In Mark chapter 5, we read about a woman who spent 12 years of her life in solitude. Plagued by an issue of blood, she was labeled as untouchable and incurable by all but one.
During biblical times, women on their period (referred to as “Niddah” in Hebrew) were considered to be impure, and many believed their “impurity” could spread to others through physical contact.
According to the Jewish Women’s Archive, “During a woman’s period, any ritual objects she touches becomes impure, and those she comes into contact with become impure as well.”
In Leviticus 15:19-27, it explains that those who became “impure” after contact with a “Niddah” would be unclean until evening and would need to bathe.
These practices weren’t done to devalue women. In those days, the concept of germs wasn’t clearly understood or talked about. However, even without this knowledge, purity was thought of in the same context as hygiene.
Centuries passed before Ignaz Semmelweis, a Hungarian physician, discovered that disease can spread through physical touch and taught about the importance of hand-washing.
According to an article written by Leslie S Leighton, a medical historian, Semmelweis made this discovery after noticing that many women died in childbirth because the physicians treated them without washing their hands after conducting autopsies.
Though germs weren’t understood during biblical times, people held a similar belief regarding dead bodies. They believed that “impurity” from dead bodies could spread through direct contact as well as through the air of an enclosed space. This was the worst type of impurity, and those who had direct contact with cadavers had to go through seven-day purification rituals in exclusion.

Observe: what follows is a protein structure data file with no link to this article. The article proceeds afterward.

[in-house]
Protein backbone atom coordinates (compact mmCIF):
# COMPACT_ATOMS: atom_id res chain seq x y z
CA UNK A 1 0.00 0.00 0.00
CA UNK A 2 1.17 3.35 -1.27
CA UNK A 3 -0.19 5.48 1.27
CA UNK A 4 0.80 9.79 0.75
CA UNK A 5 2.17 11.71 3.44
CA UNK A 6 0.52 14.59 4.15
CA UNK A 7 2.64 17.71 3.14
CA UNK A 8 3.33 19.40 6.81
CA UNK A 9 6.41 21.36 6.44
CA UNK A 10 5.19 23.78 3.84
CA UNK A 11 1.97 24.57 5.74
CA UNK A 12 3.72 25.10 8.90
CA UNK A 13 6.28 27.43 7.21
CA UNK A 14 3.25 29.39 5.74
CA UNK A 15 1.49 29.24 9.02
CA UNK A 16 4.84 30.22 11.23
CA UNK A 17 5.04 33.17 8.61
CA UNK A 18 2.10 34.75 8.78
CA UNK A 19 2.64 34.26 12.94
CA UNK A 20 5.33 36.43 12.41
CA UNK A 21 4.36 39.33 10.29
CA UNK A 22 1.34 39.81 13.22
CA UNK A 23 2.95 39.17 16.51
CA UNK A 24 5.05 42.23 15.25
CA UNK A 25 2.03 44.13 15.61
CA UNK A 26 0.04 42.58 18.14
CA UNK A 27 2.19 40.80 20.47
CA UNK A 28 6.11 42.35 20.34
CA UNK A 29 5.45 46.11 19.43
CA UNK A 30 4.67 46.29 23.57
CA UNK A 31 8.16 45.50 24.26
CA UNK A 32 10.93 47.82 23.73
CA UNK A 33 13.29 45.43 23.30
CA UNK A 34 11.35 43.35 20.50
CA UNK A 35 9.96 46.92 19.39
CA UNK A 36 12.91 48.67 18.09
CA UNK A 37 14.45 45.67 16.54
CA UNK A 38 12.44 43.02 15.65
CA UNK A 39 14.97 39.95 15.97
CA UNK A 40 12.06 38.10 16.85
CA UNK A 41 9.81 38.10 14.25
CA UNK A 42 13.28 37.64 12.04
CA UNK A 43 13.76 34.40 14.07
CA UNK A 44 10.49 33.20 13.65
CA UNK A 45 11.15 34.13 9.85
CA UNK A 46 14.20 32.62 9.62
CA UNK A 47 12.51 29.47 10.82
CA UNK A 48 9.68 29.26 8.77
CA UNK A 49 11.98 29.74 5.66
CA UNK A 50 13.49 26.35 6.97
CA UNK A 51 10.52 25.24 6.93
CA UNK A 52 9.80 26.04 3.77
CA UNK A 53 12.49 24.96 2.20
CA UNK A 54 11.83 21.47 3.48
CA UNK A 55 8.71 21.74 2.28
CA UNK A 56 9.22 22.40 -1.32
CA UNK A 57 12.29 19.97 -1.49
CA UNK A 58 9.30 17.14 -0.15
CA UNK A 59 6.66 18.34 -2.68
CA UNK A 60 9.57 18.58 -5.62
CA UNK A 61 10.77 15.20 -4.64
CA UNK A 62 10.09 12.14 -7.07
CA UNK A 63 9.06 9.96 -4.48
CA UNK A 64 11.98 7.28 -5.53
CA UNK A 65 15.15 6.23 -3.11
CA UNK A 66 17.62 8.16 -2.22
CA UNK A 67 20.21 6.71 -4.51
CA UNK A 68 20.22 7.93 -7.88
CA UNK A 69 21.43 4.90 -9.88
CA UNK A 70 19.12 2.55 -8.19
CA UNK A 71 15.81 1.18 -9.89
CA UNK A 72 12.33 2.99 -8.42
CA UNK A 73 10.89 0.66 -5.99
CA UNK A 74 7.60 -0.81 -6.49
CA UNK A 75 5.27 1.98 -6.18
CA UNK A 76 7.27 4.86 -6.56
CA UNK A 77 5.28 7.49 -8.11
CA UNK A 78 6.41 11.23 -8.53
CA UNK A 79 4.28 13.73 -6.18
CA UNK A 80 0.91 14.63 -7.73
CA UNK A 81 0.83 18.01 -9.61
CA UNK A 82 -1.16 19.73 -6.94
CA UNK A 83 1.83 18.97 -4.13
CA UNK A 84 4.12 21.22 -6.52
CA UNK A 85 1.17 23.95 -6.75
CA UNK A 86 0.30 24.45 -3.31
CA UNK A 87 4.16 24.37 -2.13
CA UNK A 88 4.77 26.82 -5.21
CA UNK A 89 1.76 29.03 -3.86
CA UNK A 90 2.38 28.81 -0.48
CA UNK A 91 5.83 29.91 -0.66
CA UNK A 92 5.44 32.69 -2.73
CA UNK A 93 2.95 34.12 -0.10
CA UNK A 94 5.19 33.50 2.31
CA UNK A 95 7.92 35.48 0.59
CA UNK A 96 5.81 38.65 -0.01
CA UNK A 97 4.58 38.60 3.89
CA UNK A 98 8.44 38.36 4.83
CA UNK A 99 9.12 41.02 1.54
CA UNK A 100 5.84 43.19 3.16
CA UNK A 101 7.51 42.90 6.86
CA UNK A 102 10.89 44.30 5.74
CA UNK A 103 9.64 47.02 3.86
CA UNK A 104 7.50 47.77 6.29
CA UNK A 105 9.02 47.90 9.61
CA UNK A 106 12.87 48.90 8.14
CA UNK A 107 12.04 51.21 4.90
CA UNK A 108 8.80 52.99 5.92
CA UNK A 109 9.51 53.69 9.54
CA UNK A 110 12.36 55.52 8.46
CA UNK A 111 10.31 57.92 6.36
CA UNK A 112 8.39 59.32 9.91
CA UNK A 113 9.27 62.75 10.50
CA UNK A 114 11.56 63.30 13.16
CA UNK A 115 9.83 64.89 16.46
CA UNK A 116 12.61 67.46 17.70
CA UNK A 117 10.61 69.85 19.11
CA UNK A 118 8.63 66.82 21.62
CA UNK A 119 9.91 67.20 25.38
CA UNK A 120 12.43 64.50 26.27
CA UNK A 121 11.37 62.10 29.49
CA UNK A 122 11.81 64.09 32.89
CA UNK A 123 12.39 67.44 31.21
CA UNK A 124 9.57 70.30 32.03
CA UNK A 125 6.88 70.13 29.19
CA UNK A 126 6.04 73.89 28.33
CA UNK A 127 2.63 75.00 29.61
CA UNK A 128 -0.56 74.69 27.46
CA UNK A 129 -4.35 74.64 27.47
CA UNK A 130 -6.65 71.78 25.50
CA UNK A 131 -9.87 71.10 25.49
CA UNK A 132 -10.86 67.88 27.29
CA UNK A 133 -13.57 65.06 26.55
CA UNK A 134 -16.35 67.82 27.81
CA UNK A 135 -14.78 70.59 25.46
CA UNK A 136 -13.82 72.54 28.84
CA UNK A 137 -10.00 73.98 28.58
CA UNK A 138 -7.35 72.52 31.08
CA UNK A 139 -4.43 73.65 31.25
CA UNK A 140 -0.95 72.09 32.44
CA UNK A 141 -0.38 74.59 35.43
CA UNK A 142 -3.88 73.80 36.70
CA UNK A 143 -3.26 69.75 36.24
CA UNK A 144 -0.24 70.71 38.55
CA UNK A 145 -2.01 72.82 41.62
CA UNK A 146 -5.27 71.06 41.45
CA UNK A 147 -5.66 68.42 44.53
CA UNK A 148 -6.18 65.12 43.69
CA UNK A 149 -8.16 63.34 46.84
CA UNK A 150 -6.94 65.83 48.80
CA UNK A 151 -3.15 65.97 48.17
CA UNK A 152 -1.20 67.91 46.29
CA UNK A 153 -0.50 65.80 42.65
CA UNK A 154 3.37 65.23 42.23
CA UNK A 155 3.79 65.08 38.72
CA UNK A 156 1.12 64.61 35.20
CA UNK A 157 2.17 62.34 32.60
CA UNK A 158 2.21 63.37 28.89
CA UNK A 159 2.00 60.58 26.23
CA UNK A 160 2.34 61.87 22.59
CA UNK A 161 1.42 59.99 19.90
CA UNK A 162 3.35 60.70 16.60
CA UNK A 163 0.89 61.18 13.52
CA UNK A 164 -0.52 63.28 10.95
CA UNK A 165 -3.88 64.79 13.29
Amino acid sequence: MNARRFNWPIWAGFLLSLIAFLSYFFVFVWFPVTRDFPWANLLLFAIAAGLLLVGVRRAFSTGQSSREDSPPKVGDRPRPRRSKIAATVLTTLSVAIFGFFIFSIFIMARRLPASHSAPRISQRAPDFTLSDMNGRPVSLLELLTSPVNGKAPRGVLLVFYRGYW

In a similar way, “Niddah” were also excluded from society for seven days. If no blood appeared on the eighth day, they were deemed “pure” again.
However, if a woman bled for more than seven days, she became a “zavah,” or “one who has a discharge,” and lived in a constant state of “impurity” until the bleeding stopped.
The woman we read about in the scriptures became a zavah. She bled approximately 625 times longer than the normal seven day period. Though I imagine the physical hardships she faced in no way outweighed the emotional pains of exclusion.
She lived in Capernaum, a trading village in Palestine.
According to Tourist Israel, “Capernaum was one of the main trading villages in the Gennesaret area. It was a vibrant and prosperous part of Palestine, home to about 1,500 people many of whom were fishermen. Many travelers, caravans and traders passed through.”
In the busy streets of Capernaum, people avoided her touch and averted their eyes, believing that even the slightest amount of physical contact would make them impure for a time. She likely had experienced little to no physical contact with anyone for 12 years.
In Mark chapter 5, we learn that she visited “many physicians” to seek treatment and spent “all that she had,” yet her condition only worsened over time. I don’t believe the phrase, “all that she had,” refers only to money. She likely was spent emotionally, mentally and physically as well.
As Jesus Christ went about doing good, multitudes of people followed Him, and the knowledge of His miracles spread fast.
During His ministry in Decapolis, Jarius, a local synagogue leader, saw Him and immediately fell at His feet, pleading with Christ to heal his 12-year-old daughter who was lying on her deathbed. Jarius had faith that his daughter would be healed, and Christ went with him.